I’m done with school. I graduated with a degree in computer science from a well-known university. I have a job waiting for me at a FAANG company. If things continue this way, I will never struggle for money.
What did I do to deserve this?
Nothing. But also, some things.
I won the privilege jackpot in so many ways. I was born in America where I have maximum opportunity. I was born the majority skin color and the historically dominant gender. I grew up in a two-parent household with extremely supportive parents. We never wanted for anything. Statistically, I was born with an incredibly high chance for success. And now, by the world’s standards, I have met that expectation and achieved success.
Thinking about how the deck has always been so stacked in my favor makes me sad. This summer when George Floyd was murdered, I was angry. I felt confused why someone living in the same country as me could have such a different life than me. I felt guilty that I had life so easy and others had to be on guard 24/7 just to stay alive. It isn’t right. Something deep within me knows that its not right.
My guilt and anger and frustration at the world and especially this country have caused me to discount any personal achievements in my life. I’ve been struggling lately to accept the inequity of the world while at the same time accepting that my achievements were not entirely because of my privilege. I had input in my life and in my success. When I was born, there was no guarantee that I would become the person that I am today.
I’ve been struggling lately to see the little places where I did put in effort to utilize the privilege that I was given. I’m starting to realize that the way to acknowledge and respect the privilege that I was given is to use it wisely for the benefit of my family and others. In that vein I am going to try to remember some things that I did to maximize my potential and respect my privilege. I am loath to brag, but I think I need to do this.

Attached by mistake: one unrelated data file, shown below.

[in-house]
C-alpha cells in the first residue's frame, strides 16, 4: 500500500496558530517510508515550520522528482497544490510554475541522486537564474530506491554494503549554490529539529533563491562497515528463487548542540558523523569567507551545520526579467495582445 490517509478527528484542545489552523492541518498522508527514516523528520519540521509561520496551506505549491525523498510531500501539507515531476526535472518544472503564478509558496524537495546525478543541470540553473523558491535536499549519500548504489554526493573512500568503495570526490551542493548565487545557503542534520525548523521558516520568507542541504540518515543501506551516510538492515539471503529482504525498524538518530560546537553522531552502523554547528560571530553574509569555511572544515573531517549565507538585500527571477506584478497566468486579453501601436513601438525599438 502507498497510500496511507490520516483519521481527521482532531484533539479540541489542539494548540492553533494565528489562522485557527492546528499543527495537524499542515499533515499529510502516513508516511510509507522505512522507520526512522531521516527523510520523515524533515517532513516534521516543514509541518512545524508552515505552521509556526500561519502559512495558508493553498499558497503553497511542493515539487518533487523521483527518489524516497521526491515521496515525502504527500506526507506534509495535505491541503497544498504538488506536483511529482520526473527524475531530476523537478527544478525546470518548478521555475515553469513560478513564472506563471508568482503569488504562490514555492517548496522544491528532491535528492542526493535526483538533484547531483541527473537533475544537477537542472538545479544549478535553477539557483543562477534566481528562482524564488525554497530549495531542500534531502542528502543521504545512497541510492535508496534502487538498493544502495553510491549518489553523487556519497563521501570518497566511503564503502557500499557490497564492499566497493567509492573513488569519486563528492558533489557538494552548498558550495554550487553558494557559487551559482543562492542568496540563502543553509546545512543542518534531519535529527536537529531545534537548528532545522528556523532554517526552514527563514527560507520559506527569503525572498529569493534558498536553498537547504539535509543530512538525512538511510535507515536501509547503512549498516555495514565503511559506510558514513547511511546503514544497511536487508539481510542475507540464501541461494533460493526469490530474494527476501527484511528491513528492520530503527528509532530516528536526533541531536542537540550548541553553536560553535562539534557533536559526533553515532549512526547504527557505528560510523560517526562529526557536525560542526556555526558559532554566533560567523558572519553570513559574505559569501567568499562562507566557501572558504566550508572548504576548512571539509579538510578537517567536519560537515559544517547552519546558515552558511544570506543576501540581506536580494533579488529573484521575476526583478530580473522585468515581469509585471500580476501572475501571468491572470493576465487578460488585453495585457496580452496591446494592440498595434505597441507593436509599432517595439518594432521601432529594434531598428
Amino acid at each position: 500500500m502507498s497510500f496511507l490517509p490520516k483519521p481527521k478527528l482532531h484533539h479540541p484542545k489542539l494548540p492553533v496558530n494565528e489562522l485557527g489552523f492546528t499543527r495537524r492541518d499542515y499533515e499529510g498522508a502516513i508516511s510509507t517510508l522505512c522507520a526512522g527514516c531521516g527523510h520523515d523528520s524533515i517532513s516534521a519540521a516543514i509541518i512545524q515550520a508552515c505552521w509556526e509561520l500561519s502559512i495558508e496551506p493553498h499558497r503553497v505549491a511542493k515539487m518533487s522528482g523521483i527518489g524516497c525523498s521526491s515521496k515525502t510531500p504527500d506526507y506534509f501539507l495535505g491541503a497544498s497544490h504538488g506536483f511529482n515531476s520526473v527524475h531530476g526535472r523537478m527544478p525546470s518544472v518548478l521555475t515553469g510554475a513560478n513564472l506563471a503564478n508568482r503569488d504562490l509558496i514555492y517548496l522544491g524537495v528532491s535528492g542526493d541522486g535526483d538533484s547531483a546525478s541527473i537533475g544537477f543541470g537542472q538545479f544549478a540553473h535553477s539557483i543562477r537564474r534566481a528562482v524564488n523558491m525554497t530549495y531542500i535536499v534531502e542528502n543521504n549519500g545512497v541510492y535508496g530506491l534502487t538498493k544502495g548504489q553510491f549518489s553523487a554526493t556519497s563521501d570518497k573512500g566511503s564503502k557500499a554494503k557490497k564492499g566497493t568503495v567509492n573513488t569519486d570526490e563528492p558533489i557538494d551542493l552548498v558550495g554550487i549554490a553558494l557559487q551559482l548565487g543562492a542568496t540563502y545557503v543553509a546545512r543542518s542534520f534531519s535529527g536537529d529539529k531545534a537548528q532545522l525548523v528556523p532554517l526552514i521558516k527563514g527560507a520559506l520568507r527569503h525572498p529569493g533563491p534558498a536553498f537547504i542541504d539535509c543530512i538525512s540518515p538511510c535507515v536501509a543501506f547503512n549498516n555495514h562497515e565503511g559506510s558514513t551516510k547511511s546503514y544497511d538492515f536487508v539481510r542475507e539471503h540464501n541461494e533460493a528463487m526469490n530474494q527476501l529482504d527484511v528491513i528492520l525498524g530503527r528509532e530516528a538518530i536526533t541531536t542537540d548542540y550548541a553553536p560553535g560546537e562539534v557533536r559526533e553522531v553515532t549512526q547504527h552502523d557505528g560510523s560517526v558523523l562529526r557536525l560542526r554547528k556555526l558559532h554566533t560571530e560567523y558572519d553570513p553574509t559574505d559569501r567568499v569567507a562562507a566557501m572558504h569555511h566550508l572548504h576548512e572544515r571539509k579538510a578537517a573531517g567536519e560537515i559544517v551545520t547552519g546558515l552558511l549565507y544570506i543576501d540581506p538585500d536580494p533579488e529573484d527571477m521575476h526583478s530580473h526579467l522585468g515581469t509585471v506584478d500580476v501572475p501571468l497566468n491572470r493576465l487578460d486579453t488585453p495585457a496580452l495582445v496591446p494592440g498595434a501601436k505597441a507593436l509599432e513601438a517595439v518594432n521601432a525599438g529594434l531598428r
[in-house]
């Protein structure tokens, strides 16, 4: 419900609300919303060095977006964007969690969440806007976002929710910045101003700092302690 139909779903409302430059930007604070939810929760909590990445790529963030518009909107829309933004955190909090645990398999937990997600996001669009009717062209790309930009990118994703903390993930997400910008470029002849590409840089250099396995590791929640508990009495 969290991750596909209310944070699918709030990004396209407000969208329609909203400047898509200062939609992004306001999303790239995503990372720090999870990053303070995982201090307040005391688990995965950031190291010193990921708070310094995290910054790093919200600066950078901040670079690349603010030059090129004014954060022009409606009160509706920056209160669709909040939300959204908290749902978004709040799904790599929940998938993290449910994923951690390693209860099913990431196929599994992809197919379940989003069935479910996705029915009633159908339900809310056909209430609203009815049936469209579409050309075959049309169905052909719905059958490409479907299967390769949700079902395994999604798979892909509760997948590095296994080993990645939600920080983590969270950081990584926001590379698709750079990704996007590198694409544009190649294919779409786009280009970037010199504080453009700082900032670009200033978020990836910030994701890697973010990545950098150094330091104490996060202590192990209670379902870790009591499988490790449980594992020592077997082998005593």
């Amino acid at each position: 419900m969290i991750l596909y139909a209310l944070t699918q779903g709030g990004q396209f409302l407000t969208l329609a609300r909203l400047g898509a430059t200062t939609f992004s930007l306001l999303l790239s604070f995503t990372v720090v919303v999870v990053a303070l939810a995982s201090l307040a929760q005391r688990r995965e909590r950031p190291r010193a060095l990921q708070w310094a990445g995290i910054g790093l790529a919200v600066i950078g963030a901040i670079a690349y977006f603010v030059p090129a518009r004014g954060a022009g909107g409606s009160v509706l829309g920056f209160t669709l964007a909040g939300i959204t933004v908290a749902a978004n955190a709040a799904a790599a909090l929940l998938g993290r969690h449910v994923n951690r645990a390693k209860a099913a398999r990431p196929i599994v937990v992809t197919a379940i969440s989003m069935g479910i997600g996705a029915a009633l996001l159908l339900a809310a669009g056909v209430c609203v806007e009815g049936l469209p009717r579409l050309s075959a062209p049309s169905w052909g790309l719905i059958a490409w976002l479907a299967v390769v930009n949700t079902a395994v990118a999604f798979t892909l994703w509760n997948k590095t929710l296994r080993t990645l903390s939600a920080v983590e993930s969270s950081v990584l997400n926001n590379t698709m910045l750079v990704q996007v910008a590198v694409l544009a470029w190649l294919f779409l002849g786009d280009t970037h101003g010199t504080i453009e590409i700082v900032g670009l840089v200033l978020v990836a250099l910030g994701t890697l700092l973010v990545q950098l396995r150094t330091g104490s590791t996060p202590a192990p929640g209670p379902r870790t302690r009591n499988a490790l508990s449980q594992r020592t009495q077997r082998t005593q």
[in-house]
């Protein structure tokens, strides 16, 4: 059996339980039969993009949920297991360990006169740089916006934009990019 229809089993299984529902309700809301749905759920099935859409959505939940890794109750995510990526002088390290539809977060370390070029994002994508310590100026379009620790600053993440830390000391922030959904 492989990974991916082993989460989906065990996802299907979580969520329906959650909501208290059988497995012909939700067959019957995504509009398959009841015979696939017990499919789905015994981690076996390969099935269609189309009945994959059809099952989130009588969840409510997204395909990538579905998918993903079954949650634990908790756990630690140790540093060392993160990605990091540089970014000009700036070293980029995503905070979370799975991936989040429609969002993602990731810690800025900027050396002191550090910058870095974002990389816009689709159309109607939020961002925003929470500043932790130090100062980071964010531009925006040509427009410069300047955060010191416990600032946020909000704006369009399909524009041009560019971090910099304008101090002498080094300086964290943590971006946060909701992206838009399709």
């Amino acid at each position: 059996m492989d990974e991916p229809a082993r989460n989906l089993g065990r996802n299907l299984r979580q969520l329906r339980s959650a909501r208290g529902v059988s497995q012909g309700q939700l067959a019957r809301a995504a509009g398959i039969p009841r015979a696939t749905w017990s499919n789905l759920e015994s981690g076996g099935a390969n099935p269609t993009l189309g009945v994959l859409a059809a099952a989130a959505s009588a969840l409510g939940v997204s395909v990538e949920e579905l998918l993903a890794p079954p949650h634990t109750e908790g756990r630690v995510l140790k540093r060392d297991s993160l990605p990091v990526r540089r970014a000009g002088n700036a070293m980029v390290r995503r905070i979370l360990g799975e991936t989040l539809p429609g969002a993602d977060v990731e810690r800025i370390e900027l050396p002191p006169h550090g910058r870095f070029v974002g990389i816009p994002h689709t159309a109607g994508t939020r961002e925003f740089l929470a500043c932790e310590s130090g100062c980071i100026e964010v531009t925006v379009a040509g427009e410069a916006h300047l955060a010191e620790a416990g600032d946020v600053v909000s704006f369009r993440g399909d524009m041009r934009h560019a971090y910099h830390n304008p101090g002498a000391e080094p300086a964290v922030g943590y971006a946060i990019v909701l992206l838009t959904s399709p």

I was always forward thinking. I had long term goals and I remembered them every day. Every night I would pray for help to achieve my goals of getting good grades so I could get into a good college so I could get a good job and support my family. From about age 12 on, these were my goals. And I stuck to them.
I tried hard in school. This one might come as a surprise to my wife because we have very different definitions of trying hard. I feel like I used my time very wisely all throughout school. To me, using time wisely meant maximizing my grades with my happiness. My goal was always to get a good job. I found that I would have the best chance of a good job with a 3.5 GPA and up. So that’s what I maximized for. I tried hard for that GPA, but I didn’t sacrifice any happiness for more than that. But I did try hard.
I did my research. I spent hours reading forum and blog posts from former FAANG interns and employees. I read interview tips online and in the Green Bible (Cracking the Coding Interview). I spent hours practicing coding questions on Hackerrank. I connected with friends and other CS students to ask for advice on getting a job. I leveraged relationships to get me job experience at other software companies.
I feel most confident about this last bullet point. These are things I know that if I didn’t do them, I would not have my job. If I just took classes and didn’t go to career fairs and didn’t ask friends for job referrals, I would not be in the place I’m in right now. My resourcefulness and effort directly contributed to my success.
The world is unfair. And I’m pretty mad about that. I don’t know the solution to inequity. But I know that discounting my own achievements and sulking about how nothing I do really means anything won’t help.